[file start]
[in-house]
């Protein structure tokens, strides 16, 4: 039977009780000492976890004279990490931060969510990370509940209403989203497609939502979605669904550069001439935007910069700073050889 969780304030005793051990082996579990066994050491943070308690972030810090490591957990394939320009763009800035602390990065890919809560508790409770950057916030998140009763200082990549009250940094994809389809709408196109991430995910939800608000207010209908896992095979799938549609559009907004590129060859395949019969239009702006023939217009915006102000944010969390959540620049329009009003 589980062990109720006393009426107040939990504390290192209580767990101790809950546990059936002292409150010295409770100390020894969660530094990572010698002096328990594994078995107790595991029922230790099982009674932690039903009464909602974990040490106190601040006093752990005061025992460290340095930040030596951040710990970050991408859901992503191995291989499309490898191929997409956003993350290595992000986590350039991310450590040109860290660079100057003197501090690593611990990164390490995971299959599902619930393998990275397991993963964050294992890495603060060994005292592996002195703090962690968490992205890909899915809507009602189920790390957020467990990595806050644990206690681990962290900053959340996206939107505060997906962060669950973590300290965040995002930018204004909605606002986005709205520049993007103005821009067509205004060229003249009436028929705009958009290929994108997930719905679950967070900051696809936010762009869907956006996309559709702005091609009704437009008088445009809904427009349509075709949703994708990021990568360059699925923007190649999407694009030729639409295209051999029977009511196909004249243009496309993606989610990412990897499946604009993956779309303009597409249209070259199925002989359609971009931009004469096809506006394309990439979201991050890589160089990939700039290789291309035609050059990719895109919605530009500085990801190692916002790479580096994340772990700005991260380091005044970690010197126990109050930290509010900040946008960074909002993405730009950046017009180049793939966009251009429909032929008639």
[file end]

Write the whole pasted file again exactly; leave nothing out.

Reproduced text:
[in-house]
């Protein structure tokens, strides 16, 4: 039977009780000492976890004279990490931060969510990370509940209403989203497609939502979605669904550069001439935007910069700073050889 969780304030005793051990082996579990066994050491943070308690972030810090490591957990394939320009763009800035602390990065890919809560508790409770950057916030998140009763200082990549009250940094994809389809709408196109991430995910939800608000207010209908896992095979799938549609559009907004590129060859395949019969239009702006023939217009915006102000944010969390959540620049329009009003 589980062990109720006393009426107040939990504390290192209580767990101790809950546990059936002292409150010295409770100390020894969660530094990572010698002096328990594994078995107790595991029922230790099982009674932690039903009464909602974990040490106190601040006093752990005061025992460290340095930040030596951040710990970050991408859901992503191995291989499309490898191929997409956003993350290595992000986590350039991310450590040109860290660079100057003197501090690593611990990164390490995971299959599902619930393998990275397991993963964050294992890495603060060994005292592996002195703090962690968490992205890909899915809507009602189920790390957020467990990595806050644990206690681990962290900053959340996206939107505060997906962060669950973590300290965040995002930018204004909605606002986005709205520049993007103005821009067509205004060229003249009436028929705009958009290929994108997930719905679950967070900051696809936010762009869907956006996309559709702005091609009704437009008088445009809904427009349509075709949703994708990021990568360059699925923007190649999407694009030729639409295209051999029977009511196909004249243009496309993606989610990412990897499946604009993956779309303009597409249209070259199925002989359609971009931009004469096809506006394309990439979201991050890589160089990939700039290789291309035609050059990719895109919605530009500085990801190692916002790479580096994340772990700005991260380091005044970690010197126990109050930290509010900040946008960074909002993405730009950046017009180049793939966009251009429909032929008639």